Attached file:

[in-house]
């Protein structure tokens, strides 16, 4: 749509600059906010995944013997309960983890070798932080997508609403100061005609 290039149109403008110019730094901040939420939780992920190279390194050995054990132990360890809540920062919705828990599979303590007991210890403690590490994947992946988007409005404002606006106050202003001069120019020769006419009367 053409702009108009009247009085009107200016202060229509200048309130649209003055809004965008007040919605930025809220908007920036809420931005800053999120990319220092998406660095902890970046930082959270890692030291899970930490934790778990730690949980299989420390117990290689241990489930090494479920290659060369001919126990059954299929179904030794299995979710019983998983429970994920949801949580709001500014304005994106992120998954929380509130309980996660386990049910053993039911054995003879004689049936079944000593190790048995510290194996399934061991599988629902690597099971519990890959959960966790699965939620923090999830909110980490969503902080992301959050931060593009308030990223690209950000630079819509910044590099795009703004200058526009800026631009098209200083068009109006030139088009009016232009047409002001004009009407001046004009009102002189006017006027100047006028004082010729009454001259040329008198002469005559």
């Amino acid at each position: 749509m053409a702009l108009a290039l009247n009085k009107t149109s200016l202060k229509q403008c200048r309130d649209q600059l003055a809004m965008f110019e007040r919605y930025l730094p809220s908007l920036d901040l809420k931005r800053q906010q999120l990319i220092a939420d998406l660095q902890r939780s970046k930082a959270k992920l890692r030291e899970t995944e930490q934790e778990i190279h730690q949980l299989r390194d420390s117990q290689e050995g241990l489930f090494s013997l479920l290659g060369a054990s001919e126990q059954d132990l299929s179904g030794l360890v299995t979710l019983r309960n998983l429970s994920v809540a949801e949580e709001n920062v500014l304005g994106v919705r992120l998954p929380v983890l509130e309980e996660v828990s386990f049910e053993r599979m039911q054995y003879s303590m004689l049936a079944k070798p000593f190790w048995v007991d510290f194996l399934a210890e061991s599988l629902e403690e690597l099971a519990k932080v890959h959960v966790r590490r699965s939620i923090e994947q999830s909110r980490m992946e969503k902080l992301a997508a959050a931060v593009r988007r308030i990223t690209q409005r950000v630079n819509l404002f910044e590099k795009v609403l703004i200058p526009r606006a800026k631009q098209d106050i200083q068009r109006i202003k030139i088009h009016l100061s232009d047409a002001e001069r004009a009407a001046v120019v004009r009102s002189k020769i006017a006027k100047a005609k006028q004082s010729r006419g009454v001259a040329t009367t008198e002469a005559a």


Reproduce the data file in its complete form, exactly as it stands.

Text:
[in-house]
């Protein structure tokens, strides 16, 4: 749509600059906010995944013997309960983890070798932080997508609403100061005609 290039149109403008110019730094901040939420939780992920190279390194050995054990132990360890809540920062919705828990599979303590007991210890403690590490994947992946988007409005404002606006106050202003001069120019020769006419009367 053409702009108009009247009085009107200016202060229509200048309130649209003055809004965008007040919605930025809220908007920036809420931005800053999120990319220092998406660095902890970046930082959270890692030291899970930490934790778990730690949980299989420390117990290689241990489930090494479920290659060369001919126990059954299929179904030794299995979710019983998983429970994920949801949580709001500014304005994106992120998954929380509130309980996660386990049910053993039911054995003879004689049936079944000593190790048995510290194996399934061991599988629902690597099971519990890959959960966790699965939620923090999830909110980490969503902080992301959050931060593009308030990223690209950000630079819509910044590099795009703004200058526009800026631009098209200083068009109006030139088009009016232009047409002001004009009407001046004009009102002189006017006027100047006028004082010729009454001259040329008198002469005559």
């Amino acid at each position: 749509m053409a702009l108009a290039l009247n009085k009107t149109s200016l202060k229509q403008c200048r309130d649209q600059l003055a809004m965008f110019e007040r919605y930025l730094p809220s908007l920036d901040l809420k931005r800053q906010q999120l990319i220092a939420d998406l660095q902890r939780s970046k930082a959270k992920l890692r030291e899970t995944e930490q934790e778990i190279h730690q949980l299989r390194d420390s117990q290689e050995g241990l489930f090494s013997l479920l290659g060369a054990s001919e126990q059954d132990l299929s179904g030794l360890v299995t979710l019983r309960n998983l429970s994920v809540a949801e949580e709001n920062v500014l304005g994106v919705r992120l998954p929380v983890l509130e309980e996660v828990s386990f049910e053993r599979m039911q054995y003879s303590m004689l049936a079944k070798p000593f190790w048995v007991d510290f194996l399934a210890e061991s599988l629902e403690e690597l099971a519990k932080v890959h959960v966790r590490r699965s939620i923090e994947q999830s909110r980490m992946e969503k902080l992301a997508a959050a931060v593009r988007r308030i990223t690209q409005r950000v630079n819509l404002f910044e590099k795009v609403l703004i200058p526009r606006a800026k631009q098209d106050i200083q068009r109006i202003k030139i088009h009016l100061s232009d047409a002001e001069r004009a009407a001046v120019v004009r009102s002189k020769i006017a006027k100047a005609k006028q004082s010729r006419g009454v001259a040329t009367t008198e002469a005559a």